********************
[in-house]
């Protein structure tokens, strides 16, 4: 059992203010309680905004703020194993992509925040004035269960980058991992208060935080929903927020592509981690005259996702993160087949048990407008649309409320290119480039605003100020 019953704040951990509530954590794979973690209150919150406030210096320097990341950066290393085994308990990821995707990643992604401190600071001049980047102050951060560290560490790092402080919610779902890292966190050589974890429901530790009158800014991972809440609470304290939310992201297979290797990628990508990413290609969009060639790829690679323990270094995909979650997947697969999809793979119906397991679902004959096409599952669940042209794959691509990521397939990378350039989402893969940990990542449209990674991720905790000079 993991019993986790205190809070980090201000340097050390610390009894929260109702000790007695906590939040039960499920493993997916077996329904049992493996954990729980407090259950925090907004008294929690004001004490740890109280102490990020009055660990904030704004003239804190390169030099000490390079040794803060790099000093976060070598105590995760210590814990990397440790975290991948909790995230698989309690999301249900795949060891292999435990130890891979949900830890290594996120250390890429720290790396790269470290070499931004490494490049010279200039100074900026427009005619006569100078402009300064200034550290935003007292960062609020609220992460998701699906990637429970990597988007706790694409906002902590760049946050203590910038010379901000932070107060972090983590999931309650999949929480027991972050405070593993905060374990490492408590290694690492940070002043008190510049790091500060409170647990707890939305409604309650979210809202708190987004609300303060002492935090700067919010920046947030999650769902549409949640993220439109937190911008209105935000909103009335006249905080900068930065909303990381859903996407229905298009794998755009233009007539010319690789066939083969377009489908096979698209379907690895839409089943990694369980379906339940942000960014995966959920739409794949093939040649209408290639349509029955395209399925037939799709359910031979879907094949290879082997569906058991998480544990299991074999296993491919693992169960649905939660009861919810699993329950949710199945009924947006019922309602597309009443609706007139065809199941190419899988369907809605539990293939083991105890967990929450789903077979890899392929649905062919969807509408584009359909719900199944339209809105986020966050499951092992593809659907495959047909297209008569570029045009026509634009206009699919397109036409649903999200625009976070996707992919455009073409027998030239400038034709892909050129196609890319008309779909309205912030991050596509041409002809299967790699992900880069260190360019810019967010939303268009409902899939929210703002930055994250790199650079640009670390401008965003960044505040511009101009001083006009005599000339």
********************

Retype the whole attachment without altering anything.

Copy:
[in-house]
């Protein structure tokens, strides 16, 4: 059992203010309680905004703020194993992509925040004035269960980058991992208060935080929903927020592509981690005259996702993160087949048990407008649309409320290119480039605003100020 019953704040951990509530954590794979973690209150919150406030210096320097990341950066290393085994308990990821995707990643992604401190600071001049980047102050951060560290560490790092402080919610779902890292966190050589974890429901530790009158800014991972809440609470304290939310992201297979290797990628990508990413290609969009060639790829690679323990270094995909979650997947697969999809793979119906397991679902004959096409599952669940042209794959691509990521397939990378350039989402893969940990990542449209990674991720905790000079 993991019993986790205190809070980090201000340097050390610390009894929260109702000790007695906590939040039960499920493993997916077996329904049992493996954990729980407090259950925090907004008294929690004001004490740890109280102490990020009055660990904030704004003239804190390169030099000490390079040794803060790099000093976060070598105590995760210590814990990397440790975290991948909790995230698989309690999301249900795949060891292999435990130890891979949900830890290594996120250390890429720290790396790269470290070499931004490494490049010279200039100074900026427009005619006569100078402009300064200034550290935003007292960062609020609220992460998701699906990637429970990597988007706790694409906002902590760049946050203590910038010379901000932070107060972090983590999931309650999949929480027991972050405070593993905060374990490492408590290694690492940070002043008190510049790091500060409170647990707890939305409604309650979210809202708190987004609300303060002492935090700067919010920046947030999650769902549409949640993220439109937190911008209105935000909103009335006249905080900068930065909303990381859903996407229905298009794998755009233009007539010319690789066939083969377009489908096979698209379907690895839409089943990694369980379906339940942000960014995966959920739409794949093939040649209408290639349509029955395209399925037939799709359910031979879907094949290879082997569906058991998480544990299991074999296993491919693992169960649905939660009861919810699993329950949710199945009924947006019922309602597309009443609706007139065809199941190419899988369907809605539990293939083991105890967990929450789903077979890899392929649905062919969807509408584009359909719900199944339209809105986020966050499951092992593809659907495959047909297209008569570029045009026509634009206009699919397109036409649903999200625009976070996707992919455009073409027998030239400038034709892909050129196609890319008309779909309205912030991050596509041409002809299967790699992900880069260190360019810019967010939303268009409902899939929210703002930055994250790199650079640009670390401008965003960044505040511009101009001083006009005599000339």